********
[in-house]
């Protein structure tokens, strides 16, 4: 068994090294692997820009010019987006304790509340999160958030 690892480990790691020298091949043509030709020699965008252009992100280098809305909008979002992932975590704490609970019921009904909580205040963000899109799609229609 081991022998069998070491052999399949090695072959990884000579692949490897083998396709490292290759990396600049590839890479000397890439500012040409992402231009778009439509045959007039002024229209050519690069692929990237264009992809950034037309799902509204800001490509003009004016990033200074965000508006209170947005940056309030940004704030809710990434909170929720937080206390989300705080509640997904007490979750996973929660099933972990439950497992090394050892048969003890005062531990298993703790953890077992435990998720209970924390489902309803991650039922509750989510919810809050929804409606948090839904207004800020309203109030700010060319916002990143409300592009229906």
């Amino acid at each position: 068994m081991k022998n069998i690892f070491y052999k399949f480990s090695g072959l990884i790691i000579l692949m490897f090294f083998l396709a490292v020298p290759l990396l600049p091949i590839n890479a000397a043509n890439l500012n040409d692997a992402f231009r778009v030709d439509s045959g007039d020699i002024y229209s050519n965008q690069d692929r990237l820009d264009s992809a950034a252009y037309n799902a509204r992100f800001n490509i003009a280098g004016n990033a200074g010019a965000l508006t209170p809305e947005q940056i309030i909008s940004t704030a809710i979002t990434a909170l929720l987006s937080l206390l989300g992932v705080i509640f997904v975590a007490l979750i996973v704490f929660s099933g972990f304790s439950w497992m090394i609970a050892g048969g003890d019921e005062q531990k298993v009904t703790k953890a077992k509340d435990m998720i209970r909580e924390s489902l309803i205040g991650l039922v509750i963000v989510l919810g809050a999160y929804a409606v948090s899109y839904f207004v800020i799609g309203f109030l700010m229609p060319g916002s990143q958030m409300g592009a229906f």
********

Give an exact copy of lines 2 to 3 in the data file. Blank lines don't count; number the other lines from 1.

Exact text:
């Protein structure tokens, strides 16, 4: 068994090294692997820009010019987006304790509340999160958030 690892480990790691020298091949043509030709020699965008252009992100280098809305909008979002992932975590704490609970019921009904909580205040963000899109799609229609 081991022998069998070491052999399949090695072959990884000579692949490897083998396709490292290759990396600049590839890479000397890439500012040409992402231009778009439509045959007039002024229209050519690069692929990237264009992809950034037309799902509204800001490509003009004016990033200074965000508006209170947005940056309030940004704030809710990434909170929720937080206390989300705080509640997904007490979750996973929660099933972990439950497992090394050892048969003890005062531990298993703790953890077992435990998720209970924390489902309803991650039922509750989510919810809050929804409606948090839904207004800020309203109030700010060319916002990143409300592009229906």
């Amino acid at each position: 068994m081991k022998n069998i690892f070491y052999k399949f480990s090695g072959l990884i790691i000579l692949m490897f090294f083998l396709a490292v020298p290759l990396l600049p091949i590839n890479a000397a043509n890439l500012n040409d692997a992402f231009r778009v030709d439509s045959g007039d020699i002024y229209s050519n965008q690069d692929r990237l820009d264009s992809a950034a252009y037309n799902a509204r992100f800001n490509i003009a280098g004016n990033a200074g010019a965000l508006t209170p809305e947005q940056i309030i909008s940004t704030a809710i979002t990434a909170l929720l987006s937080l206390l989300g992932v705080i509640f997904v975590a007490l979750i996973v704490f929660s099933g972990f304790s439950w497992m090394i609970a050892g048969g003890d019921e005062q531990k298993v009904t703790k953890a077992k509340d435990m998720i209970r909580e924390s489902l309803i205040g991650l039922v509750i963000v989510l919810g809050a999160y929804a409606v948090s899109y839904f207004v800020i799609g309203f109030l700010m229609p060319g916002s990143q958030m409300g592009a229906f």